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July 17, 1991


By CBR Staff Writer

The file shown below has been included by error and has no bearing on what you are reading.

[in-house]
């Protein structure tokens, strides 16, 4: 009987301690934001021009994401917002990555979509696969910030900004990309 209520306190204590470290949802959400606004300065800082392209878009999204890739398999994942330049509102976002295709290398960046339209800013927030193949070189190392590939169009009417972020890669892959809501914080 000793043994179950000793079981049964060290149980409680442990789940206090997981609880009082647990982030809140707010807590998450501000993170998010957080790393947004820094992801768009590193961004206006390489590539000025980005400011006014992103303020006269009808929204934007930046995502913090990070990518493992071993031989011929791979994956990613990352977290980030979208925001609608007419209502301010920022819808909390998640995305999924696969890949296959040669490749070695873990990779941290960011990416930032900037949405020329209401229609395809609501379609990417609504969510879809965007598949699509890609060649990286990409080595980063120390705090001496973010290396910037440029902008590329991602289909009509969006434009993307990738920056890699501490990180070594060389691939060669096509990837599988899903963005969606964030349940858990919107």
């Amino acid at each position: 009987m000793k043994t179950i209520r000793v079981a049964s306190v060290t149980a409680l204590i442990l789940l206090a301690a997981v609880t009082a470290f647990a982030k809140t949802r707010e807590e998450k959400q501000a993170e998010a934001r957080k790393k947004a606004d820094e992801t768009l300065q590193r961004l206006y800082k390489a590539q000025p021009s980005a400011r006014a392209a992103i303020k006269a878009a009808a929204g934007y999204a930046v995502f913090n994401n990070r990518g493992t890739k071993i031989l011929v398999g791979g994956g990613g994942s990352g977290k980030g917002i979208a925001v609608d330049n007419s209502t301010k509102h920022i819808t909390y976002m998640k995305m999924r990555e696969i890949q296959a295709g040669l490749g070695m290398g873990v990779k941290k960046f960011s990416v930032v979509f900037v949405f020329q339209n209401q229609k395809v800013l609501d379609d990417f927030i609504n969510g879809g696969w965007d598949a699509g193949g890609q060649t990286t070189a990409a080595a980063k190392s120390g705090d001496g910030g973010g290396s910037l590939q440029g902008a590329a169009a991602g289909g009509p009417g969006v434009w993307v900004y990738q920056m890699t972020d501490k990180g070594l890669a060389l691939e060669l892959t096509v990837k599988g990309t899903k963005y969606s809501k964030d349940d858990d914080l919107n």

It had been clear for some time that Memorex Telex International NV was headed for the corporate graveyard if it did not move to reduce its crippling debt burden: the company has now bitten the bullet, but the price is a high one: it’s only tradable asset is equity, and it is going to have to hand over a startling 95% of the company to its junk bondholders, and go through Chapter 11 bankruptcy proceedings to complete the restructuring. Nor will the company exactly be home free once it is in place – it will still have $740m of debt and an annual interest bill of $100m – down from $200m. The company plans to exchange $425m of junk bonds – 14.5% senior subordinated notes due 1998 and 15% subordinated notes due 1999 – for equity representing 60% of the company, and pay a further 35% stake to holders of various senior junk issues, who will also get new bonds with a lower yield. The company says it already has agreement to the plan from holders of 60% of the subordinated issues and over 55% its bank and senior junk bond lenders. It is aiming for at least 75% approval from each before it makes a pre-packaged bankruptcy filing in September, under which a company goes to the court with a reorganisation plan pre-agreed. Trade creditors are not affected by the restructuring. The bankruptcy filing is made to prevent dissident creditors from suing the company: the terms will be imposed upon them. The company’s biggest shareholder, Eli Jacobs, will see his 35% stake cut to just 1.8%. Management, Drexel Burnham Lambert and AT&T Co, currently with 6.5%, will see similar drastic down-scaling of their holdings. Memorex had an operating profit of $88.2m for the year to March, but interest and restructuring costs turned that into a net loss of $270m, on turnover of $1,870m; it has laid off 800 more staff.

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